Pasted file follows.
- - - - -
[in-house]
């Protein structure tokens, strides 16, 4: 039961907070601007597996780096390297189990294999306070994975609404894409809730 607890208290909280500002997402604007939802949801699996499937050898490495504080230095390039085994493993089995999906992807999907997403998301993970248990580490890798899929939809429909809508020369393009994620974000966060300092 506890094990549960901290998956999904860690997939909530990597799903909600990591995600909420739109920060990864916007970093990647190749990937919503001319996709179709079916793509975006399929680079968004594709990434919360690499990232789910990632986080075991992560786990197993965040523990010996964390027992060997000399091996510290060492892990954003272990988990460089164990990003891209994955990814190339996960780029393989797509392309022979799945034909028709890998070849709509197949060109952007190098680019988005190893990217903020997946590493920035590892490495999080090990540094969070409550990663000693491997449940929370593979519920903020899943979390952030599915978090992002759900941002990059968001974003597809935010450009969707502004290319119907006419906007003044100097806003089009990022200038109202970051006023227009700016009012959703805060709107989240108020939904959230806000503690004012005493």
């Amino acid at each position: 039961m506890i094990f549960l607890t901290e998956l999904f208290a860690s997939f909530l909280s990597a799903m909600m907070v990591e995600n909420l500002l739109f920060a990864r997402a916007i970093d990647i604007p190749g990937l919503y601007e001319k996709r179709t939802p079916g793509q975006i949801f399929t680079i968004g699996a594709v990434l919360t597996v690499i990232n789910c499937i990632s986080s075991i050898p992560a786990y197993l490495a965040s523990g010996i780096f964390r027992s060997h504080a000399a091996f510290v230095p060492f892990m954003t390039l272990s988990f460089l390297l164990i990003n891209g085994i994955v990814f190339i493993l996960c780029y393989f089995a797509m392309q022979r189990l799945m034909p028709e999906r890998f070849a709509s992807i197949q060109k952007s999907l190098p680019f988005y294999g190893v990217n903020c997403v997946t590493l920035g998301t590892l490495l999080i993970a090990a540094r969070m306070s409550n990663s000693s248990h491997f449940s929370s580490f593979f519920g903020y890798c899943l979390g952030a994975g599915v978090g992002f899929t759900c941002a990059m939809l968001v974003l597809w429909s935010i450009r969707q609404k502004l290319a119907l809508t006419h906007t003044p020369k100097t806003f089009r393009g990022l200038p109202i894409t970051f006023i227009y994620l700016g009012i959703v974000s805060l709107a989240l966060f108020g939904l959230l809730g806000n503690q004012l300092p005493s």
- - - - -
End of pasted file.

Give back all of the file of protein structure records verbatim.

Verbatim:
[in-house]
């Protein structure tokens, strides 16, 4: 039961907070601007597996780096390297189990294999306070994975609404894409809730 607890208290909280500002997402604007939802949801699996499937050898490495504080230095390039085994493993089995999906992807999907997403998301993970248990580490890798899929939809429909809508020369393009994620974000966060300092 506890094990549960901290998956999904860690997939909530990597799903909600990591995600909420739109920060990864916007970093990647190749990937919503001319996709179709079916793509975006399929680079968004594709990434919360690499990232789910990632986080075991992560786990197993965040523990010996964390027992060997000399091996510290060492892990954003272990988990460089164990990003891209994955990814190339996960780029393989797509392309022979799945034909028709890998070849709509197949060109952007190098680019988005190893990217903020997946590493920035590892490495999080090990540094969070409550990663000693491997449940929370593979519920903020899943979390952030599915978090992002759900941002990059968001974003597809935010450009969707502004290319119907006419906007003044100097806003089009990022200038109202970051006023227009700016009012959703805060709107989240108020939904959230806000503690004012005493």
């Amino acid at each position: 039961m506890i094990f549960l607890t901290e998956l999904f208290a860690s997939f909530l909280s990597a799903m909600m907070v990591e995600n909420l500002l739109f920060a990864r997402a916007i970093d990647i604007p190749g990937l919503y601007e001319k996709r179709t939802p079916g793509q975006i949801f399929t680079i968004g699996a594709v990434l919360t597996v690499i990232n789910c499937i990632s986080s075991i050898p992560a786990y197993l490495a965040s523990g010996i780096f964390r027992s060997h504080a000399a091996f510290v230095p060492f892990m954003t390039l272990s988990f460089l390297l164990i990003n891209g085994i994955v990814f190339i493993l996960c780029y393989f089995a797509m392309q022979r189990l799945m034909p028709e999906r890998f070849a709509s992807i197949q060109k952007s999907l190098p680019f988005y294999g190893v990217n903020c997403v997946t590493l920035g998301t590892l490495l999080i993970a090990a540094r969070m306070s409550n990663s000693s248990h491997f449940s929370s580490f593979f519920g903020y890798c899943l979390g952030a994975g599915v978090g992002f899929t759900c941002a990059m939809l968001v974003l597809w429909s935010i450009r969707q609404k502004l290319a119907l809508t006419h906007t003044p020369k100097t806003f089009r393009g990022l200038p109202i894409t970051f006023i227009y994620l700016g009012i959703v974000s805060l709107a989240l966060f108020g939904l959230l809730g806000n503690q004012l300092p005493s």